Published May 6, 2021
By CARISSA MENDOZA
With this unusual school year coming to a close, the Class of 2021 is on to a new chapter of their lives: life beyond high school. Whether it’s attending community college, taking a gap year or jumping right into a four-year institution, students are paving the way for their futures, despite the novel obstacles the pandemic has posed.
Many students have faced difficulties in the college application process this year. Darren Johnston, a college counselor at Carmel High School, explains that the pandemic has not only made it harder for students to narrow down their lists of prospective schools due to the inability for many to visit campuses, but it has also greatly increased the difficulty in getting admitted.
“There was a dramatic surge in applications to nearly every college, increasing competition and decreasing odds of acceptance,” Johnston notes.
This can largely be attributed to many universities and colleges waiving the standardized testing requirement due to the large number of students who were unable to take the tests this year.
Graziella Cosentino, who plans to attend California Polytechnic State University, explains that not requiring SAT and ACT scores was a relief for her, since it was simply one less thing to worry about. On the other hand, students like Grace Craig, who will attend UC Santa Barbara in the fall, traveled out of state to take these standardized tests to become a more competitive applicant for schools that still accepted scores.
“I went to Nevada to take the SAT,” says Craig. “I was worried that I wouldn’t get the same advantage that students that had already taken it had. I thought having a good score would give me an edge.”
Though the pandemic affected standardized testing, for students like Karen Paz, the pandemic altered future plans much earlier.
“When I was in school, I was doing really well in my classes, but when the pandemic started, I started to fall a bit behind which caused me to fail some classes,” Paz says.
Paz further explains that if the pandemic did not occur, her grades might have been better, making her college application process easier. Despite the previous challenges associated with online learning, Paz is excited to attend Monterey Peninsula College next year and study real estate.
The pandemic also adversely affected soon-to-be collegiate soccer player Elan Hornik, whose post-high school plans were almost dramatically impacted.
“By the time the pandemic hit, I had only made it out to one college to be able to showcase my skills for their program, so when the pandemic shut everything down, I thought my dream was over,” Hornik says. “I almost decided just to quit right there, but I kept pushing myself to talk to more schools and eventually landed my dream spot.”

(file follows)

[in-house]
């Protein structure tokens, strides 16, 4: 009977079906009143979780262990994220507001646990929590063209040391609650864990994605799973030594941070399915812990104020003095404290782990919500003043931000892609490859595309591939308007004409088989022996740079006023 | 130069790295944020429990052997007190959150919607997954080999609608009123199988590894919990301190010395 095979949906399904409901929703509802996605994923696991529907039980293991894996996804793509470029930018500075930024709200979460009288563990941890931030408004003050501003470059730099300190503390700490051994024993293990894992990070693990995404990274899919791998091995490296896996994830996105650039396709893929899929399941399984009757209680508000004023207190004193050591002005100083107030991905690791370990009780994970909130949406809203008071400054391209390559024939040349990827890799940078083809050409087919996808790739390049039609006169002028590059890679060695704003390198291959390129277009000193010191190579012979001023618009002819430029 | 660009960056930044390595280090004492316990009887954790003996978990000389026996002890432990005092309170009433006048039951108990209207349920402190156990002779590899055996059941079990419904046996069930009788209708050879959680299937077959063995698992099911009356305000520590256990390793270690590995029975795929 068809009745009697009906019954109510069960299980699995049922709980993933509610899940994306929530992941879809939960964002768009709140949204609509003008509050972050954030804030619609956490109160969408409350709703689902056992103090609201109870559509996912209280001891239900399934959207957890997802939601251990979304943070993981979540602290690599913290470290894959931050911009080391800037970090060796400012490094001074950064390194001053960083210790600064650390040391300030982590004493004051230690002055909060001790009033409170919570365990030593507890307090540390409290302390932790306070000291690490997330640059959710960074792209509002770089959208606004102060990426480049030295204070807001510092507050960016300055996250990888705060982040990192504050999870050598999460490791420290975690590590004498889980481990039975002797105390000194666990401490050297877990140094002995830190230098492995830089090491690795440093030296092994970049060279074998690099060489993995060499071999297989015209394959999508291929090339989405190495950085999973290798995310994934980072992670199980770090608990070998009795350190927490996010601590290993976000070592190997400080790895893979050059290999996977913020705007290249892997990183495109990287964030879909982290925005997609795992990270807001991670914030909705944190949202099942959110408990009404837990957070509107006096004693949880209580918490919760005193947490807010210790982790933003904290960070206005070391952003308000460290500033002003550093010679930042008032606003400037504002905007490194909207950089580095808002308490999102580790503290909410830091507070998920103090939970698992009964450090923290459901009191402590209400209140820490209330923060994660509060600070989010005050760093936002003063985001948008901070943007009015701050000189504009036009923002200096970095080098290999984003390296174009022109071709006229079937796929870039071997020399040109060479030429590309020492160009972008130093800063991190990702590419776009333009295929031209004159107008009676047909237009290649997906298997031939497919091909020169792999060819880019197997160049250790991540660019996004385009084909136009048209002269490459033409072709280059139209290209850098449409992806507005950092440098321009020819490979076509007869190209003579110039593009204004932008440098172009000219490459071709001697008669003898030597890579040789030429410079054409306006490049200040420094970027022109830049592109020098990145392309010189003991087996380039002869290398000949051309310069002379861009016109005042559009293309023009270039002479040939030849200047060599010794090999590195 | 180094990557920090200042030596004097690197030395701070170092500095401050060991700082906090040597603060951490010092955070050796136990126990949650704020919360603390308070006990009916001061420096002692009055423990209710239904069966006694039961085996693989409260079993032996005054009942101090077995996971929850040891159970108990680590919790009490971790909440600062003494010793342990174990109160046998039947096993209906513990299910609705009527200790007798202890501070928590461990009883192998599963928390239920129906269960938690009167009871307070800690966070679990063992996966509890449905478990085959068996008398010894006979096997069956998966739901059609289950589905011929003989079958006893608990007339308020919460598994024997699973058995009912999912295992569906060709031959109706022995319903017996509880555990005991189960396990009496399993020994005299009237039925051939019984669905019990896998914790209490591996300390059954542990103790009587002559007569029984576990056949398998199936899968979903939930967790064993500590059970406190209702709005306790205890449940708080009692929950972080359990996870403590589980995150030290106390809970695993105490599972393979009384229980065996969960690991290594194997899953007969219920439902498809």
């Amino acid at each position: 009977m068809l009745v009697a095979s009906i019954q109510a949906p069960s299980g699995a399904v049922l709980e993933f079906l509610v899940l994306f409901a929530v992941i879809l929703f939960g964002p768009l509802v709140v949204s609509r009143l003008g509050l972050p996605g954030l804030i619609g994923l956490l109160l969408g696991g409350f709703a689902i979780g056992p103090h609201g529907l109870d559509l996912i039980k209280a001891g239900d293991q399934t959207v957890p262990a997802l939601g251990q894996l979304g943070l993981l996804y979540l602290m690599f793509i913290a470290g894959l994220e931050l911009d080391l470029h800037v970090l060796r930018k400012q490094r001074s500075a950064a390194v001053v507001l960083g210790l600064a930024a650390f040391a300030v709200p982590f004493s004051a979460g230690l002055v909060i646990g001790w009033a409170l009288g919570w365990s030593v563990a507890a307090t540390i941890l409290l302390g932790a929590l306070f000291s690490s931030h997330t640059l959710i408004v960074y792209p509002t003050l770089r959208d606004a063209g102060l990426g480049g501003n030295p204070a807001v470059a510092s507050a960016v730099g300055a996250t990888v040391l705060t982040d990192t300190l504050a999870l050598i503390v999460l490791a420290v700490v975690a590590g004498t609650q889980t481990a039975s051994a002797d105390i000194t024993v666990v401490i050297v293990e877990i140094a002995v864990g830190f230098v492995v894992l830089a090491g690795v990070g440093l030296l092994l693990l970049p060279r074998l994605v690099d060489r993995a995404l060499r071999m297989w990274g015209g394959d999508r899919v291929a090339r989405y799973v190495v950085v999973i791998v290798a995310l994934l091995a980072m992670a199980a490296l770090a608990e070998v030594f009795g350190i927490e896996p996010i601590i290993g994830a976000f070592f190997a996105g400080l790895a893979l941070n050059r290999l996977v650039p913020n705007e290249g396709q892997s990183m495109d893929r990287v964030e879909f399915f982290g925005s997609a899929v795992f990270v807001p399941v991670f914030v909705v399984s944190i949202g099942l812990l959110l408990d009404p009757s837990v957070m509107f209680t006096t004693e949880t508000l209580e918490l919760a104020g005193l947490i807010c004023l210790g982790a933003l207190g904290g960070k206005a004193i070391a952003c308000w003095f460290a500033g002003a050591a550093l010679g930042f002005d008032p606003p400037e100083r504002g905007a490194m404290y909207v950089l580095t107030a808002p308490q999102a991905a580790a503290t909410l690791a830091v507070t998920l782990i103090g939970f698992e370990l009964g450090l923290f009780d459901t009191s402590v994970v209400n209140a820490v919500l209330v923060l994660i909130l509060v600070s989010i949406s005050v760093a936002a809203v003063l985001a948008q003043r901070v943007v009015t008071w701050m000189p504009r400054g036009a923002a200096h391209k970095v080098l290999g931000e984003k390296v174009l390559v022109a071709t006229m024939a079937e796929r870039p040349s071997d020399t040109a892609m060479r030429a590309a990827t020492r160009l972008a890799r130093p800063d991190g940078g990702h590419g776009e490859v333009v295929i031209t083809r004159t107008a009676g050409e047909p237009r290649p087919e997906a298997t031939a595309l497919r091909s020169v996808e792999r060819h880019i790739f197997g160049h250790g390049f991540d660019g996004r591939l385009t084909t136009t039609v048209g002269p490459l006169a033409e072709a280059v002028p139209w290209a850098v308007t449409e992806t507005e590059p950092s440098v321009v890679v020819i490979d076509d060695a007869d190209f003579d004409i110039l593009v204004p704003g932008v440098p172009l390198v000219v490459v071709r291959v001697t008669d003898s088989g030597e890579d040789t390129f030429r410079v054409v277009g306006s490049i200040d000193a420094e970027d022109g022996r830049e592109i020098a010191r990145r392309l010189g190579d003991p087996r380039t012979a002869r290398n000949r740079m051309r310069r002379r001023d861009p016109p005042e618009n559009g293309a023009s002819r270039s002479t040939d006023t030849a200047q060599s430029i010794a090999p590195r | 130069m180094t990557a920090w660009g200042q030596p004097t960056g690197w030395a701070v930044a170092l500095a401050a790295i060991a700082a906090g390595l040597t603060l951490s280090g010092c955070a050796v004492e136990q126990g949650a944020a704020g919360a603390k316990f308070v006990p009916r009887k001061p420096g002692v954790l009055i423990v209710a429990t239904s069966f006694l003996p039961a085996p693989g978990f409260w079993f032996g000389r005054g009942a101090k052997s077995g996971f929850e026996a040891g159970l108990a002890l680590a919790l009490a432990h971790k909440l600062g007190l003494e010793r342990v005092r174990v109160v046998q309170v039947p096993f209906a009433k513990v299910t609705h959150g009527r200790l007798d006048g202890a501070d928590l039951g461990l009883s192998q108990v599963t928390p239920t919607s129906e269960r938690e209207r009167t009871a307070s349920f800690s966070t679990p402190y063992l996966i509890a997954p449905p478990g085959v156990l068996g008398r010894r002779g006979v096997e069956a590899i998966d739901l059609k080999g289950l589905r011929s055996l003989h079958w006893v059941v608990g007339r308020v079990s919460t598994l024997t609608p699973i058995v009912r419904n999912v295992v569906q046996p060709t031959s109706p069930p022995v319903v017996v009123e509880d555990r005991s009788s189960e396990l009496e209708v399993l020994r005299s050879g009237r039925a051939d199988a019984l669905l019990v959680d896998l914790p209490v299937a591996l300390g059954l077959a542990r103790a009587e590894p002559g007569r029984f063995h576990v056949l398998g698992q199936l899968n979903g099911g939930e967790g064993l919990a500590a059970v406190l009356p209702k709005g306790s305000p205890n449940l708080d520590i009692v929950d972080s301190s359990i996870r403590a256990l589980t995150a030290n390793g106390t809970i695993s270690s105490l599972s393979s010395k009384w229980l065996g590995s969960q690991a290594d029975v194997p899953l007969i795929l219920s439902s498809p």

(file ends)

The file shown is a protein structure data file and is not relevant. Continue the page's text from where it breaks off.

Hornik’s dream spot is Richmond American International University in London, where Hornik will be a member of the Richmond International Academic and Soccer Academy. As a sports fan, Hornik is planning to study sports management, a field he has wanted to pursue since the sixth grade.
While the pandemic has taken a toll on many individuals, Ruby DeFloria points out that the shutdowns have allowed her to gain clarity for what she wants in the years to come, allowing her to further plan for the future.
“A four-year university was never necessarily on my radar,” DeFloria says. “Schooling has never necessarily been my thing, and I never felt like college was something I needed in my life.”
With the time the pandemic has freed, DeFloria was able to use her time practicing art, a hobby that would eventually inspire a career path. To improve her resume, DeFloria has opted to take classes at MPC for an associate degree in art.
“That will hopefully lead me to a path of tattooing,” DeFloria explains. “My goal is to have a private studio and be a tattoo artist.”
Similarly, Yungmin Chee explains that the pandemic has given him time to truly reflect on where he wants to live and study over the next four years of his life. Originally wanting to attend a college in Southern California, Chee’s plans were altered during the pandemic when he decided to commit to the University of San Francisco where he plans to study environmental science.
While some students are attending a four-year college, the first year is bound to be different than previous years with COVID restrictions still existent. Anticipating this, Norah Bajari decided to hold off on attending college.
“I never really had a set plan or idea of what I was going to do, but the pandemic definitely affected my decision to wait; I don’t want to start off college online,” Bajari explains. “If I were to apply to a school, paying full tuition for online classes is not something I would like to do. A big part of college is the experiences and independence that comes along with it.”
Bajari is planning to take a gap year or semester to take some time for herself, take a break from school, help pay bills and be with her family. Once she returns to school, Bajari plans to attend community college, potentially in Santa Barbara, to receive her general education and then possibly transfer to another campus.
“It is more affordable that way and will give me more time to figure myself out and I won’t feel as stressed out about a commitment to what I want to do with my life,” Bajari says.
The next few years are largely uncertain, but Carmel High seniors are ready to start the journey.
“This is going to be a really big step,” says soon-to-be New York University freshman Madison Hart. “While it is going to be pretty nerve wracking and scary, I can’t wait to see where my college experience takes me.”